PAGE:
A bill that would have implemented a personal and corporate income tax to pay for education in Wyoming died in the House Revenue Committee on Friday morning for lack of a motion.

House Bill 233 would have taxed personal and corporate incomes above $200,000 at a rate of four percent. But because of a provision in the Wyoming Constitution, any income tax that would be implemented in the state would have to first credit taxpayers for all other taxes paid in the state.

Bill sponsor Rep. Cathy Connolly (D-Laramie) said in real terms that would mean that only people or companies making at least $350,000 would have to pay the tax. She also said her belief was that no one making less than $200,000 would even have to file a state income tax return.

But Wyoming Department of Revenue Director Dan Noble questioned her statement on the returns, saying it would be difficult to administer and enforce the tax if only those taxpayers filed returns.

Connolly said only 2,000 to 3,000 state residents would actually end up paying the tax, adding it would raise a total of roughly $200 million a year for Wyoming schools, essentially solving a looming budget shortfall of $350 million or so for each of the next two bienniums.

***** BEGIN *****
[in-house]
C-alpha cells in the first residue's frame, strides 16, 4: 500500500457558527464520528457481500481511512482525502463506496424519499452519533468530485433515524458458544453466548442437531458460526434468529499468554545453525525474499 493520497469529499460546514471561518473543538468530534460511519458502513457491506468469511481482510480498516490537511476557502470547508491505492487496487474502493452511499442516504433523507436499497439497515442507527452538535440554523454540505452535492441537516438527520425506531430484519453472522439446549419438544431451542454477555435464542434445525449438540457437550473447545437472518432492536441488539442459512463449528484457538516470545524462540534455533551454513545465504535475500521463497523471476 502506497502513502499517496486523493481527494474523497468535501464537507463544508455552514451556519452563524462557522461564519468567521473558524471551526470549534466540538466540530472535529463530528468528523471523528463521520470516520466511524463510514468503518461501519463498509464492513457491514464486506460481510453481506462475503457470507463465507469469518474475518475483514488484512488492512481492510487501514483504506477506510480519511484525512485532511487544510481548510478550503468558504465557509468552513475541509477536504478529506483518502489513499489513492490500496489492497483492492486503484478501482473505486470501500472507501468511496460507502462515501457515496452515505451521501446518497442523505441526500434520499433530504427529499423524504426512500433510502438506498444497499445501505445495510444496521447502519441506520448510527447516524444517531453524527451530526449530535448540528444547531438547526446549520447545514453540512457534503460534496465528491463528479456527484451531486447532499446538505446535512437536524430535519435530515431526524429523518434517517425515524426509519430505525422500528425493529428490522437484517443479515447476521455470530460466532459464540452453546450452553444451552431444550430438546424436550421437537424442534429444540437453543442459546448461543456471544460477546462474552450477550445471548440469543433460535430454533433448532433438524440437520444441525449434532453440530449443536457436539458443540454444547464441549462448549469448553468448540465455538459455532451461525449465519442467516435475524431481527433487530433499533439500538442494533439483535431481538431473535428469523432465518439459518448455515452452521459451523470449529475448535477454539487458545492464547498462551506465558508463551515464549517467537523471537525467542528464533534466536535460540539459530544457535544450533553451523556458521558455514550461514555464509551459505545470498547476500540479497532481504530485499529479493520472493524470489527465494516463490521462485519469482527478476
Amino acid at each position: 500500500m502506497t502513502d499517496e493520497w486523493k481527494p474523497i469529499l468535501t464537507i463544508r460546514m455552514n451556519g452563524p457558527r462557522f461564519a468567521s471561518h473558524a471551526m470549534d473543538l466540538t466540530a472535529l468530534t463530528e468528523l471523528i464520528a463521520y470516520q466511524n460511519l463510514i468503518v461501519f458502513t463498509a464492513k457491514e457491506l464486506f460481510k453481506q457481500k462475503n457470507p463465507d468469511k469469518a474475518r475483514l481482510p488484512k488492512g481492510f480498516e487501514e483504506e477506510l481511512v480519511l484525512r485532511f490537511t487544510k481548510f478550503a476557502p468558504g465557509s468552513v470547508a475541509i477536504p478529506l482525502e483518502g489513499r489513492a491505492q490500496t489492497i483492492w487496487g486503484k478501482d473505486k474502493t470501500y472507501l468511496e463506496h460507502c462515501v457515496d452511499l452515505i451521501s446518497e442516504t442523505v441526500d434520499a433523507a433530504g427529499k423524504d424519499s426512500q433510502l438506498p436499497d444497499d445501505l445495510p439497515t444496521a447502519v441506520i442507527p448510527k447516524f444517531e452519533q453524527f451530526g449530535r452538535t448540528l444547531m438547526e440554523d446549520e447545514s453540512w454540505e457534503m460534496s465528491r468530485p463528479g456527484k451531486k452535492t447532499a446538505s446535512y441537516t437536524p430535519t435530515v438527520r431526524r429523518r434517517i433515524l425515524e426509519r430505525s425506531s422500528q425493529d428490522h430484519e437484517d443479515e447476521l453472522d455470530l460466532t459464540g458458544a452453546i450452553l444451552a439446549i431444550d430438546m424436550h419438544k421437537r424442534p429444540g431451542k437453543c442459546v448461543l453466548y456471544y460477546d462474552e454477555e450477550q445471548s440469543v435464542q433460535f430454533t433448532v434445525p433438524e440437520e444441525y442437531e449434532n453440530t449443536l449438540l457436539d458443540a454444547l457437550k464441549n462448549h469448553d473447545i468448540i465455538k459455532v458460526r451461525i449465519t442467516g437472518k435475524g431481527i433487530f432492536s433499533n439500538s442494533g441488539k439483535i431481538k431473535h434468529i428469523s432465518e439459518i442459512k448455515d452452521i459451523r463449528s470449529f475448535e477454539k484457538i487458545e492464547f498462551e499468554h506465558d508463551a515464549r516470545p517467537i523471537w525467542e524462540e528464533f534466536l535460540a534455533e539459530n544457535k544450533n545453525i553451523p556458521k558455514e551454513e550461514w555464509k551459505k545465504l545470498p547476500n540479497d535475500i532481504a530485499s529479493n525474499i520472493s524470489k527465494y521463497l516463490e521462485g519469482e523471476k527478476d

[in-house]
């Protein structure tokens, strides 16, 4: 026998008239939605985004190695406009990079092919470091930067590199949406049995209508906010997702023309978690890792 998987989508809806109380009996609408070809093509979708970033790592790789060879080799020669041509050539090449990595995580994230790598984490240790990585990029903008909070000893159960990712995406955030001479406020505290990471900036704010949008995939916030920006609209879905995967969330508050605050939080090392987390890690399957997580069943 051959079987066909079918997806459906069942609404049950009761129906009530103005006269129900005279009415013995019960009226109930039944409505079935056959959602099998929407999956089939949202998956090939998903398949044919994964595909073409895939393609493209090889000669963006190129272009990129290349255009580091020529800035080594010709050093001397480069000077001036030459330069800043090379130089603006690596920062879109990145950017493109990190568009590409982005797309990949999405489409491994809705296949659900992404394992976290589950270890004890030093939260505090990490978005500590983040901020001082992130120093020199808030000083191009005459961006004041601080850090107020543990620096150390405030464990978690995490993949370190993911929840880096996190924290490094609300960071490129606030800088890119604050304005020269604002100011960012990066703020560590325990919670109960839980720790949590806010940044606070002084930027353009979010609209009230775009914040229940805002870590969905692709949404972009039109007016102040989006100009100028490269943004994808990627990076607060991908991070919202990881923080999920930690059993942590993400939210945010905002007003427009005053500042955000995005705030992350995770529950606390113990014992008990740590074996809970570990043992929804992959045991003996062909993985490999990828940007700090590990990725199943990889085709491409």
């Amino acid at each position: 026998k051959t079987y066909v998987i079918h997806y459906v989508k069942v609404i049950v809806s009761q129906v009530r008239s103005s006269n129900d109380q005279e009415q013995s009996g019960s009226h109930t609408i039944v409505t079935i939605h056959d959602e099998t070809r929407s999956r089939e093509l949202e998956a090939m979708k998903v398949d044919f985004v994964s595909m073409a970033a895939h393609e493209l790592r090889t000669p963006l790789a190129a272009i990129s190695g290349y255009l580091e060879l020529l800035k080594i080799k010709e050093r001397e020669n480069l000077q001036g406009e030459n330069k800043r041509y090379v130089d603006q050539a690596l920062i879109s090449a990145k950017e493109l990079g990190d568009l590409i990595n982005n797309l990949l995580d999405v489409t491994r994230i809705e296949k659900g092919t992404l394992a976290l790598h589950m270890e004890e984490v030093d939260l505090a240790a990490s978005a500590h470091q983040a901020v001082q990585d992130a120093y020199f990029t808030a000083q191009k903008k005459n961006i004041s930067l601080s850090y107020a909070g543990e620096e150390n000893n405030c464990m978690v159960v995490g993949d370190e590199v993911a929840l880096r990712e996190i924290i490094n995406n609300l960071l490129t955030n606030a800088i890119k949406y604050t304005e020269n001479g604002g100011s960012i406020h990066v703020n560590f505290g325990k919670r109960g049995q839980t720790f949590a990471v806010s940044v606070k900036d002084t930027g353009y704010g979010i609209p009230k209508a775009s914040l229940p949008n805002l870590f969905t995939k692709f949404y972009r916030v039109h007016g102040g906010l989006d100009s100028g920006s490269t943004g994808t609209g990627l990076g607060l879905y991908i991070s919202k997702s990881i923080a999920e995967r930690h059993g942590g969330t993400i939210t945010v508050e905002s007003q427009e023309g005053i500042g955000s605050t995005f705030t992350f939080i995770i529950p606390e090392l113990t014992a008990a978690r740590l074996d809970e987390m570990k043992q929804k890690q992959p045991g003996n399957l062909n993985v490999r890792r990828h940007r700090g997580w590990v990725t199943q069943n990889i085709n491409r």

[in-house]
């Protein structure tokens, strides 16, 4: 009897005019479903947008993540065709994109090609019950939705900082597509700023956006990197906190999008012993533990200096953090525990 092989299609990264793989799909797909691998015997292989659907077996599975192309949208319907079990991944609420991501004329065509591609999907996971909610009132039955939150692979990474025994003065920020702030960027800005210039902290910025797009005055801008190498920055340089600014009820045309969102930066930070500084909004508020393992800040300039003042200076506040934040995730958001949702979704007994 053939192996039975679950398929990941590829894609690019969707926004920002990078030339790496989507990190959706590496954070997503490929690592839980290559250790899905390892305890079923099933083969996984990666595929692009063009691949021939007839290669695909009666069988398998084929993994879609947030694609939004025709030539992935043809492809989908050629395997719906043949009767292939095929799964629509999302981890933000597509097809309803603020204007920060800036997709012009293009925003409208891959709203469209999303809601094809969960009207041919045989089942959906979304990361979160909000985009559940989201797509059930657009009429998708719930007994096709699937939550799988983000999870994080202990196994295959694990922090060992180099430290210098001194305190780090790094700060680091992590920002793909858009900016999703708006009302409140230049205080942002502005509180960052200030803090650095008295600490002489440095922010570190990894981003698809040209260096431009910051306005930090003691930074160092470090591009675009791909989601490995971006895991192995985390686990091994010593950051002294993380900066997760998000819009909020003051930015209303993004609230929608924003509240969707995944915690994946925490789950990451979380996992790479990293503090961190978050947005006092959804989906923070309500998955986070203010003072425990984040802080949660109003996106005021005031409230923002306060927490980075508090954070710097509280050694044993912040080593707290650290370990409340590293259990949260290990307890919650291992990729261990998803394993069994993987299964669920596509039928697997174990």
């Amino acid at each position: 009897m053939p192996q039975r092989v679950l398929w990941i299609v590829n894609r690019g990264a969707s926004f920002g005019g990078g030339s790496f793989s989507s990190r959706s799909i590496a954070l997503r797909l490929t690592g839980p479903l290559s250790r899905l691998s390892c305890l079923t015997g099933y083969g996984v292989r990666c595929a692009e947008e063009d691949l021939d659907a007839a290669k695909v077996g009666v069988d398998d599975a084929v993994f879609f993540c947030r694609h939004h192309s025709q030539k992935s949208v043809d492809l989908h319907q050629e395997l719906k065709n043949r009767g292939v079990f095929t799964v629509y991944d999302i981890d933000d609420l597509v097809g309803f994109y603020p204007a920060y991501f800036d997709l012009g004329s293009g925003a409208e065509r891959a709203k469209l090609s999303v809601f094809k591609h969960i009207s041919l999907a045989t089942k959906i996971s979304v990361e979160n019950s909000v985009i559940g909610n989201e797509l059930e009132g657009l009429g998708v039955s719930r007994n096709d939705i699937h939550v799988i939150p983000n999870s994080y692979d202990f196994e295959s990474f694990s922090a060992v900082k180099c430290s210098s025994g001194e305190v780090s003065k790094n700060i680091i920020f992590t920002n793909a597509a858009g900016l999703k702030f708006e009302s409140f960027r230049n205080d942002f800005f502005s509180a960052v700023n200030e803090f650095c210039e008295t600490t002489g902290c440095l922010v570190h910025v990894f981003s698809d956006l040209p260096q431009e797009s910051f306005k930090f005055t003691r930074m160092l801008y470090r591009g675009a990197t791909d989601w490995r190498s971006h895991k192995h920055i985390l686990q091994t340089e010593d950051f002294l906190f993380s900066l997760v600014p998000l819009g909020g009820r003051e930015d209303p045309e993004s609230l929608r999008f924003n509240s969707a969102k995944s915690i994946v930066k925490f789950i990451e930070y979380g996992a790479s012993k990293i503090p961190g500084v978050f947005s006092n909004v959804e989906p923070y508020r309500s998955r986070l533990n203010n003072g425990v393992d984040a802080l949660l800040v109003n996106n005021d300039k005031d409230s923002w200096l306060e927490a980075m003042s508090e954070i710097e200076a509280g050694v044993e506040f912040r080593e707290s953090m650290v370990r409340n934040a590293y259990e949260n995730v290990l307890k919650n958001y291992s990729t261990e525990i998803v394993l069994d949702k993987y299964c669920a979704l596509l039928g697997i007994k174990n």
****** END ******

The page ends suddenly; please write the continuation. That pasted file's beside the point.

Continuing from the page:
She said she was bringing up the income tax as an alternative to a proposal to reinstate a state sales tax on groceries, which she called a regressive tax that would hit poor state residents hard. But several people testified against the proposal.

Tom Schmit of Laramie, speaking as a private citizen, said every single state which has implemented an income tax is still facing funding shortfalls, adding there are also some very real questions about what "income" even is. Schmit also called the income tax an infringement on privacy and a "fine on productivity."

Former Laramie County Commissioner M. Lee Hasenauer, who is also a Republican Party activist, told the committee the state Republican Party is strongly opposed to the proposed income tax. Recalling his days as a commissioner, Hasenauer said that when the county lowered taxes revenues actually went up.

A straw poll of the committee found only three members of the nine-member committee were in favor of continuing further discussion of the proposal. After that poll, no one moved to support the motion, and it died in committee as a result.

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